Social Support for Reducing Organizational Stress

Instructor: Scott Tuning

Scott has been a faculty member in higher education for over 10 years. He holds an MBA in Management, an MA in counseling, and an M.Div. in Academic Biblical Studies.

Occupational stress is present in all workplaces, some more than others. This lesson provides practical ways to maximize the direct and indirect social support structure available to employees.

It's a Tough Job

In 2012, a social worker employed by the state of Washington approached a home intending to provide two young boys a supervised birthday visit with their biological father. The children exited the social worker's vehicle and ran to the front door. Their father opened the door, brought the kids inside, and locked the social worker out of the residence. When the social worker returned to her car to call her supervisor, the house exploded. Both boys and their father were killed, and the explosion narrowly missed the social worker. Stressful job? Sure. Perhaps even more so since take-home pay for social workers in the state is often less than $50,000 a year in the extremely high-cost of Seattle living.

This is just one example of a job that carries a high level of inherent stress, but even jobs with less intensity have workers and managers who struggle daily with the impact of a stressful workplace. Some employers provide their employees with a solid social support system, but others have only informal social support available.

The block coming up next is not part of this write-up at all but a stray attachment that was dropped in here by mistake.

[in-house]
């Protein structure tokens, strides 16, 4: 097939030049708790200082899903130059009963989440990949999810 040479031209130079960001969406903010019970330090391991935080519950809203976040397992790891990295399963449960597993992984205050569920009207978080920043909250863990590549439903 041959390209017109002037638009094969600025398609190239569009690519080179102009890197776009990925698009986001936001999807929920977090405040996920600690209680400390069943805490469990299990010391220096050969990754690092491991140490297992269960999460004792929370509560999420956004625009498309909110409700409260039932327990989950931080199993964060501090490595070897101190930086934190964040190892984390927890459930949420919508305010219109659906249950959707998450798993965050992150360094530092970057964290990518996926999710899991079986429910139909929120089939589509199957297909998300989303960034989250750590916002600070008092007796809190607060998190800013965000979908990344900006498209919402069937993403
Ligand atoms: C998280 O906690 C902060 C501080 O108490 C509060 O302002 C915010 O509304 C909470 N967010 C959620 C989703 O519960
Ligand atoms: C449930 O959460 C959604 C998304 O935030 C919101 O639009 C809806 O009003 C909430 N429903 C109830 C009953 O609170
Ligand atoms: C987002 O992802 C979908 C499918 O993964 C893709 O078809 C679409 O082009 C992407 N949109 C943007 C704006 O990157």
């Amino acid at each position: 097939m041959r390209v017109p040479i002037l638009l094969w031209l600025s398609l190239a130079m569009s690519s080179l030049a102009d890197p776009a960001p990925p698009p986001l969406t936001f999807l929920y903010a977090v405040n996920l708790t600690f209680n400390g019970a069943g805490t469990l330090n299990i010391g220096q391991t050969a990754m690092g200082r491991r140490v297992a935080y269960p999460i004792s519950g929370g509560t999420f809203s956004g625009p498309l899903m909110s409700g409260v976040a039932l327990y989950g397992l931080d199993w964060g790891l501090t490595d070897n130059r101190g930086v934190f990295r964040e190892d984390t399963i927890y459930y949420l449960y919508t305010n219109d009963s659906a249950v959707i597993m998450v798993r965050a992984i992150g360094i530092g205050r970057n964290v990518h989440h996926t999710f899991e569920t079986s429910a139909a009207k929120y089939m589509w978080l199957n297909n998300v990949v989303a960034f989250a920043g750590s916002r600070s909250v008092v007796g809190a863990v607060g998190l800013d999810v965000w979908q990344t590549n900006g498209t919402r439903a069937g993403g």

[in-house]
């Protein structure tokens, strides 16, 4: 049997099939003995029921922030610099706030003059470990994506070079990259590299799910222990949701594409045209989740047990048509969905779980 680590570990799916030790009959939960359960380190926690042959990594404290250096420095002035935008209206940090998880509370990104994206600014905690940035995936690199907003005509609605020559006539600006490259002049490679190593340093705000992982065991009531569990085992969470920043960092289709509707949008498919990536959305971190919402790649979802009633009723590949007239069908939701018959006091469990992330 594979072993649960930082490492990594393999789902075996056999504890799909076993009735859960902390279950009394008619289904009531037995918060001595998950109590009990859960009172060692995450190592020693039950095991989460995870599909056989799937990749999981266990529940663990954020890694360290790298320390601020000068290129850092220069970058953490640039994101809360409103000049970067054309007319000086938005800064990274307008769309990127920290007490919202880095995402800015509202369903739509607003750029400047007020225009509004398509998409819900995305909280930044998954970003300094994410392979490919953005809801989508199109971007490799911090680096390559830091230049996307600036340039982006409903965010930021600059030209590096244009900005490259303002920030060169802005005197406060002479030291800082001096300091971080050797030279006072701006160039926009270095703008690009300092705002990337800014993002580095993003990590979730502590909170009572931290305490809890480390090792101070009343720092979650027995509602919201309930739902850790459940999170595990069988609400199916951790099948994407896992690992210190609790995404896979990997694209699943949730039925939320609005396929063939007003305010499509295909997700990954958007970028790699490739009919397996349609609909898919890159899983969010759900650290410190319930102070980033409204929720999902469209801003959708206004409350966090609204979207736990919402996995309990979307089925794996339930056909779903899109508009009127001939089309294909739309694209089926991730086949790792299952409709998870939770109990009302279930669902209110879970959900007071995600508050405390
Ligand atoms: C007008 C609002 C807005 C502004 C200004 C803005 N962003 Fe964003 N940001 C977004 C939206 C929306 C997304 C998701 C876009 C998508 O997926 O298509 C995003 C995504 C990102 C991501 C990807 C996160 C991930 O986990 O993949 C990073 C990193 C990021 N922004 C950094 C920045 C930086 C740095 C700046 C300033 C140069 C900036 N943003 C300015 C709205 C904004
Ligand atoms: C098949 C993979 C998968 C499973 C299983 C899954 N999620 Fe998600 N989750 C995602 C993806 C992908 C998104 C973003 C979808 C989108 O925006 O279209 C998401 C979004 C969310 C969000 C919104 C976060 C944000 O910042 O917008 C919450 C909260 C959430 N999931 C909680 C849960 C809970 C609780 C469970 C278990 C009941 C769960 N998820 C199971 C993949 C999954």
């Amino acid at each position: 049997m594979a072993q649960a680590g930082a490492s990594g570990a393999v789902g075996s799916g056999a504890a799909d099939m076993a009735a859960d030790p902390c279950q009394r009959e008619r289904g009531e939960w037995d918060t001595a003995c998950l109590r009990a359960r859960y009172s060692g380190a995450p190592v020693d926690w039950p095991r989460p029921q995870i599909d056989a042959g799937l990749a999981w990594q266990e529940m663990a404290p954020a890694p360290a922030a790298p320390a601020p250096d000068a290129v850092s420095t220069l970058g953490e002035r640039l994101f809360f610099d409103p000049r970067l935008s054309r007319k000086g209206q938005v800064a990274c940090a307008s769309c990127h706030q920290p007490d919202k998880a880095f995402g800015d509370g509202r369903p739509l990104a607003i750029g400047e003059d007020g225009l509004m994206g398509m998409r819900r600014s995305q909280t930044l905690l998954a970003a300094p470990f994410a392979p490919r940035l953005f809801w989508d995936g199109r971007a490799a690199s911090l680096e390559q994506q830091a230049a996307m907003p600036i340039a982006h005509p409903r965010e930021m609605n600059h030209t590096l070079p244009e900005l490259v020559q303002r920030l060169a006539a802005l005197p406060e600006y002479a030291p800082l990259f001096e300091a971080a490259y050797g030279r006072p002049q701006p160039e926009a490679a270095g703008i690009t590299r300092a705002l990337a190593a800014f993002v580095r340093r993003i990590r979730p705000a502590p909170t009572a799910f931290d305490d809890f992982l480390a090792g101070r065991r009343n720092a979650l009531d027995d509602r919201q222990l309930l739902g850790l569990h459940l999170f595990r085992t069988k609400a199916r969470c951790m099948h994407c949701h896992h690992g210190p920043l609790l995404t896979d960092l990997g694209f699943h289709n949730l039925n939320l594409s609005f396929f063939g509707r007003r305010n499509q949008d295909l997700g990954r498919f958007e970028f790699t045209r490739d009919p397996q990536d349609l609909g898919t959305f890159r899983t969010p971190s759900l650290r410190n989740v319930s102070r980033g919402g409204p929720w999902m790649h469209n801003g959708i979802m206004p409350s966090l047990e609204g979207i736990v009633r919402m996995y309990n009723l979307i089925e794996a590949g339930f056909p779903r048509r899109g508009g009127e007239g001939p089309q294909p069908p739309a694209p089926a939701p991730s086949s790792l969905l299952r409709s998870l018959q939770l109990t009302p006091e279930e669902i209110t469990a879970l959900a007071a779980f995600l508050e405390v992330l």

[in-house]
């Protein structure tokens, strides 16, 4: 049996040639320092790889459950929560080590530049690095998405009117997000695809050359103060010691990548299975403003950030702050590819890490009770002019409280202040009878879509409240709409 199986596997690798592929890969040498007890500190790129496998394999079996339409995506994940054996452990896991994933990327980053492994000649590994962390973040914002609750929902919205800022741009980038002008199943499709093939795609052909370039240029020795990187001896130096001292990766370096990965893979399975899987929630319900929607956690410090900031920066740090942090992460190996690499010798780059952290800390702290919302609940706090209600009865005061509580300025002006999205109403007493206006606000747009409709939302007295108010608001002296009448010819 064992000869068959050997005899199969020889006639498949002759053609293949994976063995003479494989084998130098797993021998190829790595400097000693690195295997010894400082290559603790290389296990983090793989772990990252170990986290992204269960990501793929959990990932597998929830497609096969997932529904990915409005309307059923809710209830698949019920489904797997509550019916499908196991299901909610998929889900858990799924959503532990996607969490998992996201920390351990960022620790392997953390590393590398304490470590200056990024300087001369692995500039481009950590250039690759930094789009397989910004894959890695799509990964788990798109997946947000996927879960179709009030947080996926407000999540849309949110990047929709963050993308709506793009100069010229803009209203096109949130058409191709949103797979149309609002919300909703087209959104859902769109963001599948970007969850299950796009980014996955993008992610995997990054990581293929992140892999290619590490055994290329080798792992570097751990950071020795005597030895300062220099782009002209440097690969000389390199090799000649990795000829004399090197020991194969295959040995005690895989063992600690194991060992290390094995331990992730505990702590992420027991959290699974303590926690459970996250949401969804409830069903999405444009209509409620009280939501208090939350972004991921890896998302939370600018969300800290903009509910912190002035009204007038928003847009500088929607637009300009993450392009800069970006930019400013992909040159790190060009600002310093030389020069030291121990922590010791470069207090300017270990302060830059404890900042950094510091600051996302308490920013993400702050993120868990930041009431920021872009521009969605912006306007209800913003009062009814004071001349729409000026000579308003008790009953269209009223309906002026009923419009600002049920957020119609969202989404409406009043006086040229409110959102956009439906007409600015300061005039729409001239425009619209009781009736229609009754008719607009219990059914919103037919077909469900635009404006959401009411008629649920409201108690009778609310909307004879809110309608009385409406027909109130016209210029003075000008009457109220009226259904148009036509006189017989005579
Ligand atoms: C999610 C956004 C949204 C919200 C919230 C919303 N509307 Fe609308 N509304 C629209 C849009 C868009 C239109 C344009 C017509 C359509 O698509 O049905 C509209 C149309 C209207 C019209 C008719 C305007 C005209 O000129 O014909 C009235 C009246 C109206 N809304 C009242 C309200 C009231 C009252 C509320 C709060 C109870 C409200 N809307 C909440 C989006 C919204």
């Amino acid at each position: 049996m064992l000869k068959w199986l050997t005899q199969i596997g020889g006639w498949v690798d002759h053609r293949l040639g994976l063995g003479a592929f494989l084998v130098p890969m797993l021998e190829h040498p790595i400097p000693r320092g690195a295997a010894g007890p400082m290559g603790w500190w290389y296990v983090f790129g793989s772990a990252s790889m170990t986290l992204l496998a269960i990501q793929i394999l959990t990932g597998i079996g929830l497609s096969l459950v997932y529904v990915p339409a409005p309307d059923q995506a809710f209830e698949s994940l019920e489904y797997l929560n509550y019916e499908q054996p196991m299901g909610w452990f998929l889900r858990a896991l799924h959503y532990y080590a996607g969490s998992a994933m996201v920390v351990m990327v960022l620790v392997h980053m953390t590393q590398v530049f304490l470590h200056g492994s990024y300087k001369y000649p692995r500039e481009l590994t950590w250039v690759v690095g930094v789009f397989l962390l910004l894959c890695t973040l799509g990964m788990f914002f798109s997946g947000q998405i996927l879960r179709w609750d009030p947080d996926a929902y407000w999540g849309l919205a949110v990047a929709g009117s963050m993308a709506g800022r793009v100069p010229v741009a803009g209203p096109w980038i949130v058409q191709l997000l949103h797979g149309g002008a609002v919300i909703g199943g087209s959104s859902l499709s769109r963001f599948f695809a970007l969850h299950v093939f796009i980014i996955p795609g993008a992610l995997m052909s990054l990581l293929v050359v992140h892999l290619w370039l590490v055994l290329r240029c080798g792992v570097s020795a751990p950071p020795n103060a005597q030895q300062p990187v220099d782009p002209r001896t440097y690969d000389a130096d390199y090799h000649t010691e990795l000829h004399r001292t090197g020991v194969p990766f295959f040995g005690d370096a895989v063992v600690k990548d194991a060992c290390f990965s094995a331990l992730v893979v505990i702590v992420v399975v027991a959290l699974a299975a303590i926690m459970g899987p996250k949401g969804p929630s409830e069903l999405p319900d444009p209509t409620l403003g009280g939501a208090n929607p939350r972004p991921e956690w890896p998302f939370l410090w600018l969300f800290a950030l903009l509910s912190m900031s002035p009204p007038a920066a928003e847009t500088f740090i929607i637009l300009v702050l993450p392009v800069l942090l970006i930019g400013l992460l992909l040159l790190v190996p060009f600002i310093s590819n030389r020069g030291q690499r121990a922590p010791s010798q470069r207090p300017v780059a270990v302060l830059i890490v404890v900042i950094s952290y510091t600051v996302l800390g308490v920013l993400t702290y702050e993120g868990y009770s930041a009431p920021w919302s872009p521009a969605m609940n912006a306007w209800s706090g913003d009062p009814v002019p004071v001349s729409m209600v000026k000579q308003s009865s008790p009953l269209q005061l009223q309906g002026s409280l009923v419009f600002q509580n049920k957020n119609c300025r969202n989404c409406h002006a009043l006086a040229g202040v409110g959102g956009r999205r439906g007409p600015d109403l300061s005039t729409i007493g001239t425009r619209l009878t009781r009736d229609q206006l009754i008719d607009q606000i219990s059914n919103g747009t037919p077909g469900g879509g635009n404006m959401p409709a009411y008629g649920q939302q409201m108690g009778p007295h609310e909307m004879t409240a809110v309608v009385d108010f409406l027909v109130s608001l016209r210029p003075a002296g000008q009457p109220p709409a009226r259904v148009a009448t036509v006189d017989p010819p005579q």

Two Primary Social Support Considerations

Broadly, occupational social support is simply assistance that is provided to employees from any one of numerous sources. Social support programs can be formal, such as in a employee assistance program (EAP), but many social support functions are filled by front-line managers and supervisors. Numerous high-quality research studies confirm that the social support employees receive from managers is more effective than almost any other kind of social support in the workplace.

Structural Support

Structural support is one of the two facets of workplace support. The term refers to the overall reach, scope, or size of the social support network available to any particular employee. You can remember this distinction because the words ''structure'' and ''size'' both begin with the letter ''s.'' Although the size of an individual support network is important, research confirms that functional support is more influential and effective at reducing occupational stress.

Structural support refers to the size of a support network for an employee.
Fig1

Functional Support

Functional support is a facet of a social support network that deals with the quality and quantity of support received. In large part, functional support and structural support are independent of each other. A large social support network does not guarantee effective stress-reduction, nor does it always provide the quality and quantity necessary for an employee to realize a positive benefit. Functional support in the workplace can be further divided into two subtypes known as instrumental support and emotional support.

Types of Functional Support

Instrumental support refers to assistance that is material in nature. In the case of the social worker discussed in the introduction, instrumental support would include things like a colleague taking over a portion of her caseload while she mentally and physically recovers from the event. In a broader sense, instrumental support in the workplace could be covering a coworker's shift or helping him or her complete a task.

Fig2

Emotional support refers to assistance that is not material in nature. Rather, this kind of support is characterized by encouraging words, a listening ear, and other forms of positive communication. In the example of the social worker, emotional support would be a supervisor who provides encouraging words after the tragedy or who mandates a referral to an EAP.

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